Lippert Critiques Oscar Spots

“Honest to blog,” as Oscar-winning stripper-turned-screenwriter Diablo Cody overwrote in her nominated film Juno, I could barely stay awake for the lackluster Academy Awards, and the commercials were no blah-busters either.

Was it that agencies predicted that the writers’ strike would not be settled and, therefore, decided with the clients not to create original material for the evening?

In past years, I watched the Oscar spots and felt, “This is what the Super Bowl could have been — really surprising, intelligent, cinematic work.”

The only example of that was the MasterCard spot, about which I have already gushed. I have to admit that seeing it in the context of the show, though, it seemed a tad long. Still, it was a standout, as was the other animated MasterCard spot for small business.

The other new work with an exciting, elevated aesthetic belonged to American Express. When I heard that it would feature Diane von Furstenberg, I was a little worried that it would be forced and unfunny, since designers are not the most articulate people, and my brain is already suffering from Vera Wang overload. (She has a really annoying voice, doesn’t she?)

But the AmEx DvF spot was, to use a fashion term, divine. It stayed away from all the standard cliches of talking about her history and the wrap dress. Instead, it felt authentically low key, and showed her as she is now — unapologetically older, talking about what makes women comfortable in a human, sensitive, engaged way. The design of her fabrics is immediately recognizable, abstract and beautiful; and the way the spot opens with trees silhouetted against the sky, then dissolves to the patterns of the clothing was indeed artful. I loved the music, and her statement about women and confidence really connected.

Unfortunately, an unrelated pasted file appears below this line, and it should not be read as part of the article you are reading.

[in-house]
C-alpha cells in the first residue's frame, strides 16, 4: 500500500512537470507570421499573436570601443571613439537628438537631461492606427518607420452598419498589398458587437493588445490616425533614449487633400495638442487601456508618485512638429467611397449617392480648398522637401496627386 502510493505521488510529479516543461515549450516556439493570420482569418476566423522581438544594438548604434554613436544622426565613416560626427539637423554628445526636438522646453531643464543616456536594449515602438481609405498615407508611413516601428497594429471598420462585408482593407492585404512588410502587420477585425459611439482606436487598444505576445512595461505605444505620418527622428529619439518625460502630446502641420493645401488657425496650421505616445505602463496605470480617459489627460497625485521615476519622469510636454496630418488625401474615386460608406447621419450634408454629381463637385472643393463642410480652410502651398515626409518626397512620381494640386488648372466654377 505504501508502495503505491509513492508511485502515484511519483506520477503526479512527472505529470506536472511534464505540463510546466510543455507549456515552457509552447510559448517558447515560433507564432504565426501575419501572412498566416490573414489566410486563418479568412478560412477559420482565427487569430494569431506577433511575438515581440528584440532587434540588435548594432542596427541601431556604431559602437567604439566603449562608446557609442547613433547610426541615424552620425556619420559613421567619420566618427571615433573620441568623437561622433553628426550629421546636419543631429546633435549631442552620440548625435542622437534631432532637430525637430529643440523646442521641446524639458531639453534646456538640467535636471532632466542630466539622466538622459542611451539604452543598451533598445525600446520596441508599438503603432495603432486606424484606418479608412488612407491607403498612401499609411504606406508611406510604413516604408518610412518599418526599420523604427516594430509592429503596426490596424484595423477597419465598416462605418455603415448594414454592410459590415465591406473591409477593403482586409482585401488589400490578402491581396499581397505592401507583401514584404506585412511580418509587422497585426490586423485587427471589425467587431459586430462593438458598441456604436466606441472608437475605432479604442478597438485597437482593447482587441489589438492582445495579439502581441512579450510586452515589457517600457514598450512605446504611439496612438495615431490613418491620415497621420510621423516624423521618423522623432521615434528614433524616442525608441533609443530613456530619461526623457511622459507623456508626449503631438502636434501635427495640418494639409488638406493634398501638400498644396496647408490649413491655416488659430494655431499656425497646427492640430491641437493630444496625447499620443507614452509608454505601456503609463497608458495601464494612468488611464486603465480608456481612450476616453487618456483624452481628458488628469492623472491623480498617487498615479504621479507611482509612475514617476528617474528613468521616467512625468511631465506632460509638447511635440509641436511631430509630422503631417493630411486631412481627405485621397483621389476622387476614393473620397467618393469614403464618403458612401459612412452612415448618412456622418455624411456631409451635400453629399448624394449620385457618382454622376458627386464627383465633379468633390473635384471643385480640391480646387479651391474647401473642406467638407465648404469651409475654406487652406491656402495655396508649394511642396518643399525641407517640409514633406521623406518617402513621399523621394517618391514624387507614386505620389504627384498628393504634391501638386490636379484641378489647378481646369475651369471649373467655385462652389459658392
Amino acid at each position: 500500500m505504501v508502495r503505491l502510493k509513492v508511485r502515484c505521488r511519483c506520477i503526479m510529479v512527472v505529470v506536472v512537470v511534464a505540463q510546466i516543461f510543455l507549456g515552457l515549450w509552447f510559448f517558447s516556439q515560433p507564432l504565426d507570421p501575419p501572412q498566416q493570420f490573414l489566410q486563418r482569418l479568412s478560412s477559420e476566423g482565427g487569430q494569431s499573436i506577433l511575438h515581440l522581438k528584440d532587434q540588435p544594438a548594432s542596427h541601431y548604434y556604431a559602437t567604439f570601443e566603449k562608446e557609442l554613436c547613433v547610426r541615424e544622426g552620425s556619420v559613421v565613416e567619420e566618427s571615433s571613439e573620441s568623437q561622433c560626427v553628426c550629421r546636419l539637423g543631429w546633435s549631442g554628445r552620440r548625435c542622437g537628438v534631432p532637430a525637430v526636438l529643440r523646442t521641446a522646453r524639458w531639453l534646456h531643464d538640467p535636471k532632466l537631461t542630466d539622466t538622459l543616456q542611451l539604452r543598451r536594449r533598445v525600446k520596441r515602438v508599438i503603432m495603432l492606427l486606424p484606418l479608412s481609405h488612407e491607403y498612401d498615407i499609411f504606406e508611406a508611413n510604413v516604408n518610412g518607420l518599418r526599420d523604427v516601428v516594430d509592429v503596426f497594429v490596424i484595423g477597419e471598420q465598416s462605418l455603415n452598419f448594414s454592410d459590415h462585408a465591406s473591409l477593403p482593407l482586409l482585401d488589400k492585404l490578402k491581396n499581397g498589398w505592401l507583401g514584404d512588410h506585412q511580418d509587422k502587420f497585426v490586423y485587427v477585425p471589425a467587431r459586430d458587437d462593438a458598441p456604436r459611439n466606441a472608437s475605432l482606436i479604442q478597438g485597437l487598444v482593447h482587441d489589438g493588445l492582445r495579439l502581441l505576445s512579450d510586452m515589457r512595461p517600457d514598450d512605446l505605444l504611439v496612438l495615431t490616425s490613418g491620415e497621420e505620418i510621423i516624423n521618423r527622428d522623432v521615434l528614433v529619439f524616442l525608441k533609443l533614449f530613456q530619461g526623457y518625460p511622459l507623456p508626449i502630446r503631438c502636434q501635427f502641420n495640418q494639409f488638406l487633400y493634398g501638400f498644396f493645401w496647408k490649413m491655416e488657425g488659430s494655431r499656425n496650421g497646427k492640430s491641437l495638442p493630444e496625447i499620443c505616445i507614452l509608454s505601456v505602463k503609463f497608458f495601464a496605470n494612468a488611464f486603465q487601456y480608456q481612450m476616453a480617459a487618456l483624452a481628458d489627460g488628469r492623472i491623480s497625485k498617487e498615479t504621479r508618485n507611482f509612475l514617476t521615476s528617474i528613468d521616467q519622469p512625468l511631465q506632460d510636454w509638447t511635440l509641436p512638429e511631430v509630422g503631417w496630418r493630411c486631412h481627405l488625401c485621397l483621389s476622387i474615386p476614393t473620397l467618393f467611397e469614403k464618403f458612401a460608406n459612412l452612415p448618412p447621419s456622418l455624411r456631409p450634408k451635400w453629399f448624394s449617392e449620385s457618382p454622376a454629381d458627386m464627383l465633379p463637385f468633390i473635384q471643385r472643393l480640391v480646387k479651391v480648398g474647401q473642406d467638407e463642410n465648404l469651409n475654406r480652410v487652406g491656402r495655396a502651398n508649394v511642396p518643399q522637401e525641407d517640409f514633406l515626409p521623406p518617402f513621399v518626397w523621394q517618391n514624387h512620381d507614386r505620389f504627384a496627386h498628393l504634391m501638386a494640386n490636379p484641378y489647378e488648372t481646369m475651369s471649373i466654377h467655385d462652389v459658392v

I certainly admire Diet Coke for going the whole nine yards (covered in red fabric) with the Women’s Heart Health tie-in, and the fact that so many of the female stars on the red carpet wore red also made the point. But I was disappointed that none of the commercials soared creatively like Coke’s “It’s Mine” did on the Super Bowl. And although I really liked the (not new) commercial about getting the diva in the trailer on the movie set her Diet Coke with a bendy straw, the tacked-on heart health ending felt awkward, and only underlined the obvious disconnect between Diet Coke and heart health.

J.C. Penney launched new work, but not from Saatchi, which did such a bang up job at last year’s Oscars. Instead, the ads for the American Living line, a new deal between the retailer and Ralph Lauren, were produced by the designer’s Global Brand Concepts division under the guidance of David Lauren and directed by famed photographer Bruce Weber.

I realize that it’s an upscale move for Penney, and Weber certainly knows how to shoot, but again, it was the same old “lifestyle” work, like 1994 called and wants its perfect blonde families back. Certainly, it was a toned-down version of any of the teenage erotica he’s done for Calvin Klein or Abercrombie & Fitch. I noticed that one of the cherubic little girls was wearing a headscarf, echoing the director’s sartorial signature.

Then there were the celebrities: L’Oreal bought what seemed like a gazillion dollars worth of ads, but many of them became like wallpaper. Too many celebs, too much ‘splaining of the supposed science.

Then there was a contest for Bertolli with chef Rocco DiSpirito that made me really dispirited. It was overly busy and overly unfunny, and the onetime celebrity chef looked like he was made out of plastic — not exactly a fresh and delicate flavah.